But Stone’s book is not just a book about the pain and anxiety, but about hope. Hurt and joy come intertwined. And so the osteogenesis imperfecta that plagues her family story, also reveals a rootedness—a connection to her mother, grandmother, and great-grandparents. The pain of birth and bearing children is intermingled with the joys (and travails) of motherhood, and the special, physiological and psychological attachment between her and her children. Even the painful feeling of miscarriage in her time in Mawali comes commingled with relationships and connections she and her husband made there. While the pain was hers alone to bear, she was strengthened in her journey by sympathetic guides, a supportive family, and joyful encounters with others.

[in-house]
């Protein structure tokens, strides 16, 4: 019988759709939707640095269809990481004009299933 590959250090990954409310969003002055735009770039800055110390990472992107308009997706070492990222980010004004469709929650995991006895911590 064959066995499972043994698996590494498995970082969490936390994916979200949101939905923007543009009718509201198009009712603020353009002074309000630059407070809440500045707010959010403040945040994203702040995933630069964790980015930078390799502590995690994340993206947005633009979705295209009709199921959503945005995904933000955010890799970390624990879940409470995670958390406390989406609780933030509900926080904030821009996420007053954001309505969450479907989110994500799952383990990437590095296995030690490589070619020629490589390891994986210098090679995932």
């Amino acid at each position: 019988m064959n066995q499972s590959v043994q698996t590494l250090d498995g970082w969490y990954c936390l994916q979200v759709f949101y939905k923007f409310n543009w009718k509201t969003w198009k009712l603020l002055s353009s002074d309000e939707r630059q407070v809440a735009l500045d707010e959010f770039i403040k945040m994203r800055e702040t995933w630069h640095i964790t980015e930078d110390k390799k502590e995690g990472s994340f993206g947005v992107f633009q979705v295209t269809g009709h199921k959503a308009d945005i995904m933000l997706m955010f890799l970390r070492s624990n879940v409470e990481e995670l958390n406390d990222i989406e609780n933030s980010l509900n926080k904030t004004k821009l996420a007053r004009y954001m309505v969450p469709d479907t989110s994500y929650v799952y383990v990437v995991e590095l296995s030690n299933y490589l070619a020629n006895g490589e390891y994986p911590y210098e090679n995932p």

Hope is born as Stone risks, faces down the pain, endures and emerges. Birthing is a poignant image. I underlined several passages. I particularly loved the “Blood” chapter when Stone describes the messiness of birth, relating it to the incarnation of Christ (calling the often misogynistic Christian tradition to task for the ways they sanitize Christ’s birth).  I also loved how her own experience of pain and bringing life into the world gives her compassion and extend forgiveness toward’s mothers facing hard choices who chose to abort, even those in her own family history.  Perhaps one of the gifts of pain is it gives us empathy and compassion for the painful journeys of others.

This is a great book. Read it. I give it 5 stars. – ★★★★★

Notice of material connection: I received an electronic copy of this book from the author and publisher in exchange for my honest review.

Directing My Kid’s Spiritual Formation: a book review.

As an erstwhile pastor and a full-time parent, I have a vested interest in my kids’ spiritual formation. So I was excited to dig into Jared Patrick Boyd’s book, Imaginative Prayer: A Yearlong Guide For Your Child’s Spiritual Formation.